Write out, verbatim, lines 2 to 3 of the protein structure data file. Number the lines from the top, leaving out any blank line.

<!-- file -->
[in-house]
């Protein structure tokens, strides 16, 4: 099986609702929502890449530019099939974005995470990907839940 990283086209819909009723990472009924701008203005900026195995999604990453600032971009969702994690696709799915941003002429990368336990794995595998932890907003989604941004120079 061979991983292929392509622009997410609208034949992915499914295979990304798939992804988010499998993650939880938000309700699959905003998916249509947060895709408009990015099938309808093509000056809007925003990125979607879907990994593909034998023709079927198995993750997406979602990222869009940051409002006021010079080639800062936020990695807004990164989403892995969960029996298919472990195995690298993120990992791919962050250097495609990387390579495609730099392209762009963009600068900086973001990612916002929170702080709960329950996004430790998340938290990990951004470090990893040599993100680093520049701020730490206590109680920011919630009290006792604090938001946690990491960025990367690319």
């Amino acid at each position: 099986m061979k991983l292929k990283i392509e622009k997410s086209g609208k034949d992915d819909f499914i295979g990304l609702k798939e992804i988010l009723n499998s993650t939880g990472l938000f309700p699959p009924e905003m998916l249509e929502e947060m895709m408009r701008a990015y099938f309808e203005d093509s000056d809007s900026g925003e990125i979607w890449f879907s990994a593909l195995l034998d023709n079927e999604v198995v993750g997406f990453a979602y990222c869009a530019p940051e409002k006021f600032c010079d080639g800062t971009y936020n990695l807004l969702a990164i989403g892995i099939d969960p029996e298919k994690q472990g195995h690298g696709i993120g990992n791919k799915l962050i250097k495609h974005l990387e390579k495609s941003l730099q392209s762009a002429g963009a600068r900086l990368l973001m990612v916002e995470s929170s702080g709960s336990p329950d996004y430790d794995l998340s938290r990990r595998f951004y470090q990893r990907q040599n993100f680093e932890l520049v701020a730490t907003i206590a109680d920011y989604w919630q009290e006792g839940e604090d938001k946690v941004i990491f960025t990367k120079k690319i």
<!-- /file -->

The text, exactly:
């Protein structure tokens, strides 16, 4: 099986609702929502890449530019099939974005995470990907839940 990283086209819909009723990472009924701008203005900026195995999604990453600032971009969702994690696709799915941003002429990368336990794995595998932890907003989604941004120079 061979991983292929392509622009997410609208034949992915499914295979990304798939992804988010499998993650939880938000309700699959905003998916249509947060895709408009990015099938309808093509000056809007925003990125979607879907990994593909034998023709079927198995993750997406979602990222869009940051409002006021010079080639800062936020990695807004990164989403892995969960029996298919472990195995690298993120990992791919962050250097495609990387390579495609730099392209762009963009600068900086973001990612916002929170702080709960329950996004430790998340938290990990951004470090990893040599993100680093520049701020730490206590109680920011919630009290006792604090938001946690990491960025990367690319």
């Amino acid at each position: 099986m061979k991983l292929k990283i392509e622009k997410s086209g609208k034949d992915d819909f499914i295979g990304l609702k798939e992804i988010l009723n499998s993650t939880g990472l938000f309700p699959p009924e905003m998916l249509e929502e947060m895709m408009r701008a990015y099938f309808e203005d093509s000056d809007s900026g925003e990125i979607w890449f879907s990994a593909l195995l034998d023709n079927e999604v198995v993750g997406f990453a979602y990222c869009a530019p940051e409002k006021f600032c010079d080639g800062t971009y936020n990695l807004l969702a990164i989403g892995i099939d969960p029996e298919k994690q472990g195995h690298g696709i993120g990992n791919k799915l962050i250097k495609h974005l990387e390579k495609s941003l730099q392209s762009a002429g963009a600068r900086l990368l973001m990612v916002e995470s929170s702080g709960s336990p329950d996004y430790d794995l998340s938290r990990r595998f951004y470090q990893r990907q040599n993100f680093e932890l520049v701020a730490t907003i206590a109680d920011y989604w919630q009290e006792g839940e604090d938001k946690v941004i990491f960025t990367k120079k690319i």